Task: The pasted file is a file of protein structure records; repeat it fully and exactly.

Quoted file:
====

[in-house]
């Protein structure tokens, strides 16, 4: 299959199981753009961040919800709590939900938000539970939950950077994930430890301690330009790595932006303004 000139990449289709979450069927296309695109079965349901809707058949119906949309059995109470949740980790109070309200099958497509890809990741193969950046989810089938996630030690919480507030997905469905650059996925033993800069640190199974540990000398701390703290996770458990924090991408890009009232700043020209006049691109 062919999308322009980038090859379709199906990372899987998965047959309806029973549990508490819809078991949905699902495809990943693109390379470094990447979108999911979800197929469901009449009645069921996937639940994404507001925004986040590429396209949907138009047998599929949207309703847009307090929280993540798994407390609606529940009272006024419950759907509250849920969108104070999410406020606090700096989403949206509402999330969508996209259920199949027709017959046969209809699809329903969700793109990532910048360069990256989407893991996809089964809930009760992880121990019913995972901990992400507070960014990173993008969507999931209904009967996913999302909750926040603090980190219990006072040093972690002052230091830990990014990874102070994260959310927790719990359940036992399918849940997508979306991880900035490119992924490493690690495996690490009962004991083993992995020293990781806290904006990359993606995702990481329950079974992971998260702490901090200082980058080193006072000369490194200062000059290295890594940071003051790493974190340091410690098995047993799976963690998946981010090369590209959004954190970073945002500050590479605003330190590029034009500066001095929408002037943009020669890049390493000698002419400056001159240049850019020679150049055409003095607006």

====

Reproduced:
[in-house]
């Protein structure tokens, strides 16, 4: 299959199981753009961040919800709590939900938000539970939950950077994930430890301690330009790595932006303004 000139990449289709979450069927296309695109079965349901809707058949119906949309059995109470949740980790109070309200099958497509890809990741193969950046989810089938996630030690919480507030997905469905650059996925033993800069640190199974540990000398701390703290996770458990924090991408890009009232700043020209006049691109 062919999308322009980038090859379709199906990372899987998965047959309806029973549990508490819809078991949905699902495809990943693109390379470094990447979108999911979800197929469901009449009645069921996937639940994404507001925004986040590429396209949907138009047998599929949207309703847009307090929280993540798994407390609606529940009272006024419950759907509250849920969108104070999410406020606090700096989403949206509402999330969508996209259920199949027709017959046969209809699809329903969700793109990532910048360069990256989407893991996809089964809930009760992880121990019913995972901990992400507070960014990173993008969507999931209904009967996913999302909750926040603090980190219990006072040093972690002052230091830990990014990874102070994260959310927790719990359940036992399918849940997508979306991880900035490119992924490493690690495996690490009962004991083993992995020293990781806290904006990359993606995702990481329950079974992971998260702490901090200082980058080193006072000369490194200062000059290295890594940071003051790493974190340091410690098995047993799976963690998946981010090369590209959004954190970073945002500050590479605003330190590029034009500066001095929408002037943009020669890049390493000698002419400056001159240049850019020679150049055409003095607006």